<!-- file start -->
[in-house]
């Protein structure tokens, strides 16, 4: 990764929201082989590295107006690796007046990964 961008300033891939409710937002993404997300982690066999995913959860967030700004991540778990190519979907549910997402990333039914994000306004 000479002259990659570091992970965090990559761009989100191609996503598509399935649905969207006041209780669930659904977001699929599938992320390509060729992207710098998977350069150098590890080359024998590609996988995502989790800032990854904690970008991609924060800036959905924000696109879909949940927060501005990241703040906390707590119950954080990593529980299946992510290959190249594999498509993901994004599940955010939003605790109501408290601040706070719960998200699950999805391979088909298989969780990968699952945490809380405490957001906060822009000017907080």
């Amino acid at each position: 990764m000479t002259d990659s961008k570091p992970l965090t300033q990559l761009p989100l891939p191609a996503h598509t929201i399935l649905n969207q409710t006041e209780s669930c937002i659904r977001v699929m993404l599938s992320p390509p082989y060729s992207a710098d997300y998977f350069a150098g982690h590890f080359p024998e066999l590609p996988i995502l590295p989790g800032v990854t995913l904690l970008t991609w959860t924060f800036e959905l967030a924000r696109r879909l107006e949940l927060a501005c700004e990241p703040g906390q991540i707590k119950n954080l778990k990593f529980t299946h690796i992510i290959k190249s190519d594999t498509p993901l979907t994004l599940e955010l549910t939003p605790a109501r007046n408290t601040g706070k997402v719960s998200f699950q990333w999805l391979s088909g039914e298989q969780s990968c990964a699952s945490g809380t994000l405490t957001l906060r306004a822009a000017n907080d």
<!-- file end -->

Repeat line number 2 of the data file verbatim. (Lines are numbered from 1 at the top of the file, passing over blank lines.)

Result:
């Protein structure tokens, strides 16, 4: 990764929201082989590295107006690796007046990964 961008300033891939409710937002993404997300982690066999995913959860967030700004991540778990190519979907549910997402990333039914994000306004 000479002259990659570091992970965090990559761009989100191609996503598509399935649905969207006041209780669930659904977001699929599938992320390509060729992207710098998977350069150098590890080359024998590609996988995502989790800032990854904690970008991609924060800036959905924000696109879909949940927060501005990241703040906390707590119950954080990593529980299946992510290959190249594999498509993901994004599940955010939003605790109501408290601040706070719960998200699950999805391979088909298989969780990968699952945490809380405490957001906060822009000017907080």